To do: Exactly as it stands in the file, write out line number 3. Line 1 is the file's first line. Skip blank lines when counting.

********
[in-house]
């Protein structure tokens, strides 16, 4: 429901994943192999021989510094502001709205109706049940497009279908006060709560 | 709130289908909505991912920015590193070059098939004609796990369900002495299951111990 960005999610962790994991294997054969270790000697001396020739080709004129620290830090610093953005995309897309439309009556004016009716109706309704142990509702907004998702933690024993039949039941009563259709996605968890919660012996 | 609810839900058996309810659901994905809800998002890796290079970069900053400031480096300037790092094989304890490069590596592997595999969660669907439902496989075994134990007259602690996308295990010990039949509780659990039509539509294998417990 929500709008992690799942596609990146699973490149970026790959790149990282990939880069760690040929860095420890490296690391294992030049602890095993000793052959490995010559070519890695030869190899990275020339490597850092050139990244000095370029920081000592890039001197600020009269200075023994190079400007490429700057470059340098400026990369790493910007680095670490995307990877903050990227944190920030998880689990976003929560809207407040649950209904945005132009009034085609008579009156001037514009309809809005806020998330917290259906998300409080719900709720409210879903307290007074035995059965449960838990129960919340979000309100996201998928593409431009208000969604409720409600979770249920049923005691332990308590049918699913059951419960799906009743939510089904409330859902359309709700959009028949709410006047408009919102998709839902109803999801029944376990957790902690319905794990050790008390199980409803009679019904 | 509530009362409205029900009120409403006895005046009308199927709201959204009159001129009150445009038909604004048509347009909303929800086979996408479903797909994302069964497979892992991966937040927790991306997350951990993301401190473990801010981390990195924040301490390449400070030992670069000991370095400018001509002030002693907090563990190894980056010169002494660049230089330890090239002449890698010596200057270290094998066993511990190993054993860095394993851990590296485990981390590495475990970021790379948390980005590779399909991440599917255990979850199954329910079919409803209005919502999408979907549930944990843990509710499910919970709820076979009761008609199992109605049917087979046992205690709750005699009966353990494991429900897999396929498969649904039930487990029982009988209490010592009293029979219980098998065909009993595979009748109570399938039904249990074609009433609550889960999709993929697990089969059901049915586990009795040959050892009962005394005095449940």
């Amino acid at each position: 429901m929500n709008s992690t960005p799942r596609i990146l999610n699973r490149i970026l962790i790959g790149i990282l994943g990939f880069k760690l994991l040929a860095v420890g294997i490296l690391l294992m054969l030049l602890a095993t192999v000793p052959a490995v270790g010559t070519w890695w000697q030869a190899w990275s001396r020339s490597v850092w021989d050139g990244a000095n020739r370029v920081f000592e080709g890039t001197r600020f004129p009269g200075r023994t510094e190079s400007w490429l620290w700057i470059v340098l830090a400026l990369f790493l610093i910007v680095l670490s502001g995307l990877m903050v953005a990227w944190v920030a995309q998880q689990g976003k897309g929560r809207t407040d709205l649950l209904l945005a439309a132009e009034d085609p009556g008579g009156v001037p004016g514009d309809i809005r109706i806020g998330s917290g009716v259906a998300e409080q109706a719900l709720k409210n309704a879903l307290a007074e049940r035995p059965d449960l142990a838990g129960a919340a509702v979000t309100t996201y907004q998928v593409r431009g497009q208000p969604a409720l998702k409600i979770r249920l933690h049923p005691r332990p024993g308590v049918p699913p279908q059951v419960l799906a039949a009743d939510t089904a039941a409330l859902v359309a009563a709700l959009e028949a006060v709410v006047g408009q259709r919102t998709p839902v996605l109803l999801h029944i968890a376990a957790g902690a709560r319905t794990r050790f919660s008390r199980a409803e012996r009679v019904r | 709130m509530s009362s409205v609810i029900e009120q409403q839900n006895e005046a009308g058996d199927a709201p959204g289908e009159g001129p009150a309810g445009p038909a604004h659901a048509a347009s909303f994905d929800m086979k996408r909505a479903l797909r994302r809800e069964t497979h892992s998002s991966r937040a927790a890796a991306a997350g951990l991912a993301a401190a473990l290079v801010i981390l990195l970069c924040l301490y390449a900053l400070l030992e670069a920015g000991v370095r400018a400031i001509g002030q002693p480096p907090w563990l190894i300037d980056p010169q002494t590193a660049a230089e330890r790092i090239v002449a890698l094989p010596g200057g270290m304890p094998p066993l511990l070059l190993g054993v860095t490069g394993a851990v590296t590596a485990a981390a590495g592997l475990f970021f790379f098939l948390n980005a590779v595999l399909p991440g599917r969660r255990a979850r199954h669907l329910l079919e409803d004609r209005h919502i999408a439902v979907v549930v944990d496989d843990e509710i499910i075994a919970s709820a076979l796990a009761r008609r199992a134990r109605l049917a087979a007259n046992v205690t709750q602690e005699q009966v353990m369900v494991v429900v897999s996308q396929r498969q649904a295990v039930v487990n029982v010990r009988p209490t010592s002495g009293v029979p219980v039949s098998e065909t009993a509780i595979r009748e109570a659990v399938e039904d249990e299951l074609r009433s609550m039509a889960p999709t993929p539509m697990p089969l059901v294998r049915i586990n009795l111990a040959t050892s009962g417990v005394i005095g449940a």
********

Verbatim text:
């Amino acid at each position: 429901m929500n709008s992690t960005p799942r596609i990146l999610n699973r490149i970026l962790i790959g790149i990282l994943g990939f880069k760690l994991l040929a860095v420890g294997i490296l690391l294992m054969l030049l602890a095993t192999v000793p052959a490995v270790g010559t070519w890695w000697q030869a190899w990275s001396r020339s490597v850092w021989d050139g990244a000095n020739r370029v920081f000592e080709g890039t001197r600020f004129p009269g200075r023994t510094e190079s400007w490429l620290w700057i470059v340098l830090a400026l990369f790493l610093i910007v680095l670490s502001g995307l990877m903050v953005a990227w944190v920030a995309q998880q689990g976003k897309g929560r809207t407040d709205l649950l209904l945005a439309a132009e009034d085609p009556g008579g009156v001037p004016g514009d309809i809005r109706i806020g998330s917290g009716v259906a998300e409080q109706a719900l709720k409210n309704a879903l307290a007074e049940r035995p059965d449960l142990a838990g129960a919340a509702v979000t309100t996201y907004q998928v593409r431009g497009q208000p969604a409720l998702k409600i979770r249920l933690h049923p005691r332990p024993g308590v049918p699913p279908q059951v419960l799906a039949a009743d939510t089904a039941a409330l859902v359309a009563a709700l959009e028949a006060v709410v006047g408009q259709r919102t998709p839902v996605l109803l999801h029944i968890a376990a957790g902690a709560r319905t794990r050790f919660s008390r199980a409803e012996r009679v019904r | 709130m509530s009362s409205v609810i029900e009120q409403q839900n006895e005046a009308g058996d199927a709201p959204g289908e009159g001129p009150a309810g445009p038909a604004h659901a048509a347009s909303f994905d929800m086979k996408r909505a479903l797909r994302r809800e069964t497979h892992s998002s991966r937040a927790a890796a991306a997350g951990l991912a993301a401190a473990l290079v801010i981390l990195l970069c924040l301490y390449a900053l400070l030992e670069a920015g000991v370095r400018a400031i001509g002030q002693p480096p907090w563990l190894i300037d980056p010169q002494t590193a660049a230089e330890r790092i090239v002449a890698l094989p010596g200057g270290m304890p094998p066993l511990l070059l190993g054993v860095t490069g394993a851990v590296t590596a485990a981390a590495g592997l475990f970021f790379f098939l948390n980005a590779v595999l399909p991440g599917r969660r255990a979850r199954h669907l329910l079919e409803d004609r209005h919502i999408a439902v979907v549930v944990d496989d843990e509710i499910i075994a919970s709820a076979l796990a009761r008609r199992a134990r109605l049917a087979a007259n046992v205690t709750q602690e005699q009966v353990m369900v494991v429900v897999s996308q396929r498969q649904a295990v039930v487990n029982v010990r009988p209490t010592s002495g009293v029979p219980v039949s098998e065909t009993a509780i595979r009748e109570a659990v399938e039904d249990e299951l074609r009433s609550m039509a889960p999709t993929p539509m697990p089969l059901v294998r049915i586990n009795l111990a040959t050892s009962g417990v005394i005095g449940a």